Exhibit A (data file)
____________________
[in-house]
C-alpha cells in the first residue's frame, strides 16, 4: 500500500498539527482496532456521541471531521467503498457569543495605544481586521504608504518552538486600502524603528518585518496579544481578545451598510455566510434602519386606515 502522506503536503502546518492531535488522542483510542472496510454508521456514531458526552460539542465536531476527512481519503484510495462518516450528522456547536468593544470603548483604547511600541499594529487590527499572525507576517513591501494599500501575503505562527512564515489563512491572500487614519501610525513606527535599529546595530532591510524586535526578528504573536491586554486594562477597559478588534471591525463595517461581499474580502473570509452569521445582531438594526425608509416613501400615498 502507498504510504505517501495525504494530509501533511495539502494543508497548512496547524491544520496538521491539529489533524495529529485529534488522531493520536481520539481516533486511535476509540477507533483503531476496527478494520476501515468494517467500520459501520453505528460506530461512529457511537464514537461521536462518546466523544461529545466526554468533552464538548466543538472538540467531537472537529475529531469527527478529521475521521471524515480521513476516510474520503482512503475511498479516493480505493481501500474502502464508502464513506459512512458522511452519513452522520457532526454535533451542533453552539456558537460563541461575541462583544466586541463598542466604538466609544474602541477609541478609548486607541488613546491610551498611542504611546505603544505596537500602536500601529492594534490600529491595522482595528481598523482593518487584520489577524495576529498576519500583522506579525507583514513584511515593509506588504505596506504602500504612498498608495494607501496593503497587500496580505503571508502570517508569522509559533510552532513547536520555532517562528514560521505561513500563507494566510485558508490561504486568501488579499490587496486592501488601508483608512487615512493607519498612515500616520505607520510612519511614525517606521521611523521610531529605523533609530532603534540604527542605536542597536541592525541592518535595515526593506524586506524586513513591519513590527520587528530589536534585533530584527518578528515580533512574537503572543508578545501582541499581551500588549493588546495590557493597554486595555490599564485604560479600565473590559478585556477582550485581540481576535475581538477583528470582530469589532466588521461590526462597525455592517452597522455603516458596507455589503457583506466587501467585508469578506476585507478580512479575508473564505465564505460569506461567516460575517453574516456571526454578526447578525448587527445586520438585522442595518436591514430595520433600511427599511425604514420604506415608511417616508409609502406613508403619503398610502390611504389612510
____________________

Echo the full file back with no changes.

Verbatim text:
[in-house]
C-alpha cells in the first residue's frame, strides 16, 4: 500500500498539527482496532456521541471531521467503498457569543495605544481586521504608504518552538486600502524603528518585518496579544481578545451598510455566510434602519386606515 502522506503536503502546518492531535488522542483510542472496510454508521456514531458526552460539542465536531476527512481519503484510495462518516450528522456547536468593544470603548483604547511600541499594529487590527499572525507576517513591501494599500501575503505562527512564515489563512491572500487614519501610525513606527535599529546595530532591510524586535526578528504573536491586554486594562477597559478588534471591525463595517461581499474580502473570509452569521445582531438594526425608509416613501400615498 502507498504510504505517501495525504494530509501533511495539502494543508497548512496547524491544520496538521491539529489533524495529529485529534488522531493520536481520539481516533486511535476509540477507533483503531476496527478494520476501515468494517467500520459501520453505528460506530461512529457511537464514537461521536462518546466523544461529545466526554468533552464538548466543538472538540467531537472537529475529531469527527478529521475521521471524515480521513476516510474520503482512503475511498479516493480505493481501500474502502464508502464513506459512512458522511452519513452522520457532526454535533451542533453552539456558537460563541461575541462583544466586541463598542466604538466609544474602541477609541478609548486607541488613546491610551498611542504611546505603544505596537500602536500601529492594534490600529491595522482595528481598523482593518487584520489577524495576529498576519500583522506579525507583514513584511515593509506588504505596506504602500504612498498608495494607501496593503497587500496580505503571508502570517508569522509559533510552532513547536520555532517562528514560521505561513500563507494566510485558508490561504486568501488579499490587496486592501488601508483608512487615512493607519498612515500616520505607520510612519511614525517606521521611523521610531529605523533609530532603534540604527542605536542597536541592525541592518535595515526593506524586506524586513513591519513590527520587528530589536534585533530584527518578528515580533512574537503572543508578545501582541499581551500588549493588546495590557493597554486595555490599564485604560479600565473590559478585556477582550485581540481576535475581538477583528470582530469589532466588521461590526462597525455592517452597522455603516458596507455589503457583506466587501467585508469578506476585507478580512479575508473564505465564505460569506461567516460575517453574516456571526454578526447578525448587527445586520438585522442595518436591514430595520433600511427599511425604514420604506415608511417616508409609502406613508403619503398610502390611504389612510